Mark O'Leary: Plucking the Flower

Eyal Hareuveni By

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The sagas of Iceland are etched in my soul. In 2002, I went to play in Iceland, it was the most defining moment in my life. It changed my outlook, and developed my interest in performing electronic music. The great Icelandic drummer-improviser Matthias Hemstock mentioned I should check out viola player Eyvind Kang. Eyvind is half Icelandic—he even has a disc called The Story of Iceland (Tzadik, 2000)—and Iceland was so central to the project that I called a tune on the disc "Story of Iceland, Pt. 2." Zemlya means "land."

When I did the project, I remembered this poem I heard at school years back, that a friend was reciting that totally inspired me, and as soon as I got to Seattle, I knew that was going to be the name of the project. Eyvind and Dylan van der Schyff are incredible people. Dylan is a great friend. You just got to love Canadians. Eyvind is an incredible artist. His knowledge of music is astounding, from Romanian spectral composers to Punk to David Sylvian to Beck.

Mark O'Leary Also, Seattle is an incredible city. I was into, and still am into, the spirit of Nirvana, Soundgarden and Grunge. The song "Kurt's Park" on Chamber Trio is a petit homage pour Cobain. But visually the panorama and atmosphere of Seattle are kind of hard to beat. No wonder so many great artists came from there. I stayed on Vashon Island for a few days with Eyvind, which was unique. We even spent time hanging out at a monastery with Russian Orthodox Monks, drinking coffee and learning about the rites and mysteries of Orthodox Christianity. We played at the now-defunct Polestar—an auspicious start. Things just kept getting better. On the last gig we played, I just remember looking at Dylan, and it was magic. We had not only become a band, but had grown as musicians also.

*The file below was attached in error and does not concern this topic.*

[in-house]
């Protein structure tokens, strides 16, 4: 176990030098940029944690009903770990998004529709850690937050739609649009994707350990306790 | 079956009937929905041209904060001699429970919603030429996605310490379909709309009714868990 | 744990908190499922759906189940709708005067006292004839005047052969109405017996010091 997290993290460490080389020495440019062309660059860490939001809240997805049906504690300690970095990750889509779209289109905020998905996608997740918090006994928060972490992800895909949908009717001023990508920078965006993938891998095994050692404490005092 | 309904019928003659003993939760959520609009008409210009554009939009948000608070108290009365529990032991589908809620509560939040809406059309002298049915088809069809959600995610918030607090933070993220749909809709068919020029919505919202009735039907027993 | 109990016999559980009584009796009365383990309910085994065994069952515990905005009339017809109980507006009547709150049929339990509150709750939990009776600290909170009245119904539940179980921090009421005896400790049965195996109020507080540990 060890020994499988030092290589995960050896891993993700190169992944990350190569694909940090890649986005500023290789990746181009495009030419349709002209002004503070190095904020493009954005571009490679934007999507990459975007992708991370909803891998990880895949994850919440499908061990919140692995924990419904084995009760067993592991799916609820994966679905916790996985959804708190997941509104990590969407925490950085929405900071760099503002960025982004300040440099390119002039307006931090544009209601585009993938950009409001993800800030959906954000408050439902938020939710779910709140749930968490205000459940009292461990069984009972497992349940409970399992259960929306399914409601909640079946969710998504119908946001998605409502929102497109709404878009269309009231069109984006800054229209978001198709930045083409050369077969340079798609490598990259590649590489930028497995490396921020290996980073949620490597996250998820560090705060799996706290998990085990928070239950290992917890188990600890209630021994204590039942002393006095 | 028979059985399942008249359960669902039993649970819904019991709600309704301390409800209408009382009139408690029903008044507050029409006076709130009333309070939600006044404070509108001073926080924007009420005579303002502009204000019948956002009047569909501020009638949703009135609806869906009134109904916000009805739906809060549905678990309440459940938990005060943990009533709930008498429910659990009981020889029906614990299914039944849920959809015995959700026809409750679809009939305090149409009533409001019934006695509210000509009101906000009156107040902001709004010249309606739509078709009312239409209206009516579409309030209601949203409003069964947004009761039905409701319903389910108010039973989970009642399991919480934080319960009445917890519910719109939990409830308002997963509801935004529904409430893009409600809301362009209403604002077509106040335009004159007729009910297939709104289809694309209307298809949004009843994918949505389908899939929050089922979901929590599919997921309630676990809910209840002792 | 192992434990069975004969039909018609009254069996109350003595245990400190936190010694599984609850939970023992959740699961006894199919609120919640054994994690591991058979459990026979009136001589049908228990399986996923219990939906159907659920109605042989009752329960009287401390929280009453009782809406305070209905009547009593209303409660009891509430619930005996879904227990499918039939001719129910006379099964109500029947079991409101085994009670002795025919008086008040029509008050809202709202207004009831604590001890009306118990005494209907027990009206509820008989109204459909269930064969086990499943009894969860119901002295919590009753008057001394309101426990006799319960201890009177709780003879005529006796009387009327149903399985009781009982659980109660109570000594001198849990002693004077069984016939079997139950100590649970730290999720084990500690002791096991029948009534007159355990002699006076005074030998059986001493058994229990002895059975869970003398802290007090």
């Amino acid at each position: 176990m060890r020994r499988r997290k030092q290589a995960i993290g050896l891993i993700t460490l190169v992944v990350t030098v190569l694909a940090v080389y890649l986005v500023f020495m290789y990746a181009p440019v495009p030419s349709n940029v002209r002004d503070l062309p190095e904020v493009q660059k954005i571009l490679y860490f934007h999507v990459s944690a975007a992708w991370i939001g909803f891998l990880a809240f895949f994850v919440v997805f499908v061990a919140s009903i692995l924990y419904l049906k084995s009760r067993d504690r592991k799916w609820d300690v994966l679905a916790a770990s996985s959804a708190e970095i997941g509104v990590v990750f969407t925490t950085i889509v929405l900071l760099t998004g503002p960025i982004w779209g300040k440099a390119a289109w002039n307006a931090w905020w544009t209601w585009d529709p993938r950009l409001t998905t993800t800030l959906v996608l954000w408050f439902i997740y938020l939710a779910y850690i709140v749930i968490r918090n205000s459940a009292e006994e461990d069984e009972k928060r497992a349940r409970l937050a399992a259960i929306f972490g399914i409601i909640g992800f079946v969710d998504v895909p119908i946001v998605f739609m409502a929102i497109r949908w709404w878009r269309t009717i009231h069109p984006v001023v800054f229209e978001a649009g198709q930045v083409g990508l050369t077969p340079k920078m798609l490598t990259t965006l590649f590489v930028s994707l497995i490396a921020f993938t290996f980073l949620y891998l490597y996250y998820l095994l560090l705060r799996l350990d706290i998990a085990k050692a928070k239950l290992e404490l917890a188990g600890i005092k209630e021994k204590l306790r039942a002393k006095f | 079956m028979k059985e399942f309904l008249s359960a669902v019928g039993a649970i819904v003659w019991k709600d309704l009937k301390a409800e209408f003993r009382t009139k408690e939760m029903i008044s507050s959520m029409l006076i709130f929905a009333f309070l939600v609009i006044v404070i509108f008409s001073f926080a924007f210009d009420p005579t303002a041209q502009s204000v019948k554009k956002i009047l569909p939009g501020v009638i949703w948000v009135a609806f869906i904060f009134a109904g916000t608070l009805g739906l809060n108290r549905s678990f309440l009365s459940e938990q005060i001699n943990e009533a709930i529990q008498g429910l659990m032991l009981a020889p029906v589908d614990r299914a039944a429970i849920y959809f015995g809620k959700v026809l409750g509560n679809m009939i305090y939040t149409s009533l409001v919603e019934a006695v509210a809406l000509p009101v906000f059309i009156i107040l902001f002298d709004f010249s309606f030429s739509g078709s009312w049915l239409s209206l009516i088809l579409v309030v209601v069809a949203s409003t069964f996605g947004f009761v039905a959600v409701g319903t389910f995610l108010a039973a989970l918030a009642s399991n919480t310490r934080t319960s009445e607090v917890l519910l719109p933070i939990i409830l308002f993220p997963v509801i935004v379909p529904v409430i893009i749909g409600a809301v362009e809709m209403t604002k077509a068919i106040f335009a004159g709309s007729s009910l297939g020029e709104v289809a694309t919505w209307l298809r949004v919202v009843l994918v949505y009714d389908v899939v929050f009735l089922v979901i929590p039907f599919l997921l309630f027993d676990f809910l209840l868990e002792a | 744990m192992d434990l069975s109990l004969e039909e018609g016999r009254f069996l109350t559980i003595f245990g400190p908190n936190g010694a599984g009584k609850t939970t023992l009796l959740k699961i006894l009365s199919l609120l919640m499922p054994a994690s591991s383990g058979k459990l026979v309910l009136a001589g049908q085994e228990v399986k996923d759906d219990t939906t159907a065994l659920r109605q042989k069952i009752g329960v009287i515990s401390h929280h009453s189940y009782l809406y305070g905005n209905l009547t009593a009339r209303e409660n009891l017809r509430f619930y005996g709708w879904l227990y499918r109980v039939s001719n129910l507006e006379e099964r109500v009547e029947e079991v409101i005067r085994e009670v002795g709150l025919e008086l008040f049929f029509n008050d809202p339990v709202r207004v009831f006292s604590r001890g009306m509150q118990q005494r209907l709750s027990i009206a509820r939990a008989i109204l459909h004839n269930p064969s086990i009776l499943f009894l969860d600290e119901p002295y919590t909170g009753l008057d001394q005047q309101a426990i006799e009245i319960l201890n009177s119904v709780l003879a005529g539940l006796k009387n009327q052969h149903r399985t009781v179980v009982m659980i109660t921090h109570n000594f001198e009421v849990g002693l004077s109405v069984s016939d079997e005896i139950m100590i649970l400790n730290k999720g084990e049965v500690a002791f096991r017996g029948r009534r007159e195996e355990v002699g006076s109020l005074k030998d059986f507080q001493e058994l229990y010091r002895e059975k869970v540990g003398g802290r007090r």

I still have more to do and learn, but it was a great little band, most definitely a development on Self Luminous, and on the recording some of those Viola-Guitar exchanges kind of evoke a neo Django Reinhardt-Stephane Grappelli nonchalance. Randall Dunn did a great job. He is a great recordist, him and his partner Mel, who run this great studio, Aleph.


On The Shore

I went to school in Los Angeles in the late-'80s and there was a deep desire to go back. I really admired Alex Cline. He is an incredibly eclectic drummer and a unique percussionist. What he has done for the improvised music scene in LA is very important. To have someone of his caliber domiciled and performing there has benefited the scene enormously. He has, like me, a deep affinity for all things Arvo Pärt, Vesala and Sigur Rós.

I got the opportunity to do a project with Alex, and again it was a defining experience for me. I learned so much from staying at Alex's house, talking about music, approaches, listening to his record collection, and talking about different styles. It was very beneficial, and it came through in the project and has shaped who I have become. I have to thank Alex and his wife for everything in making the project happen. To say that I'm grateful is an understatement. Sometimes we can take things for granted in life and be unappreciative. I have come across a lot of selfless people who continuously give of themselves to make peoples' lives better and I am thankful for their sacrifices, for they are the ones who facilitate the dreams, hopes and desires of creative people; they are the true heroes.

Mark O'LearyI collected stones, sticks and shells from around Cork harbor and brought them to Los Angeles for Alex to use during the recording. You can hear these on "Dancing With the Wind," and the concept lent its name to the album title. I used some canonic ideas, some themes and sketches to direct the session. I was constantly running between the booths directing the session: "Let's try it this way, let's try to move the music in this direction now." You can't push too hard, but I had a vision with this project and you have to go for it. It was a great day. Jeff Kaiser and John Fumo are major doyens of the scene, and we played as two trios before recording, so we got to know each other musically.

The trumpets were incredible. "Voices From the Past" is another reflection of their melodic-harmonic cohesion. I think the spirit of Vesala is on the recording; Part and Giya Kancheli are there as well. There are a lot of great moments. It took time for it to crystallize, but when we got there, it was a special moment. I sent it to Pedro Costa at Clean Feed, and he was not sure. He actually said no, but then came back to me and said he was going to take it on holiday with him and think it over. He sent me a mail a month later and said he wanted to put it out. It took a year till it was released, but it's a great disc and I appreciate him for doing that.


The Synth Show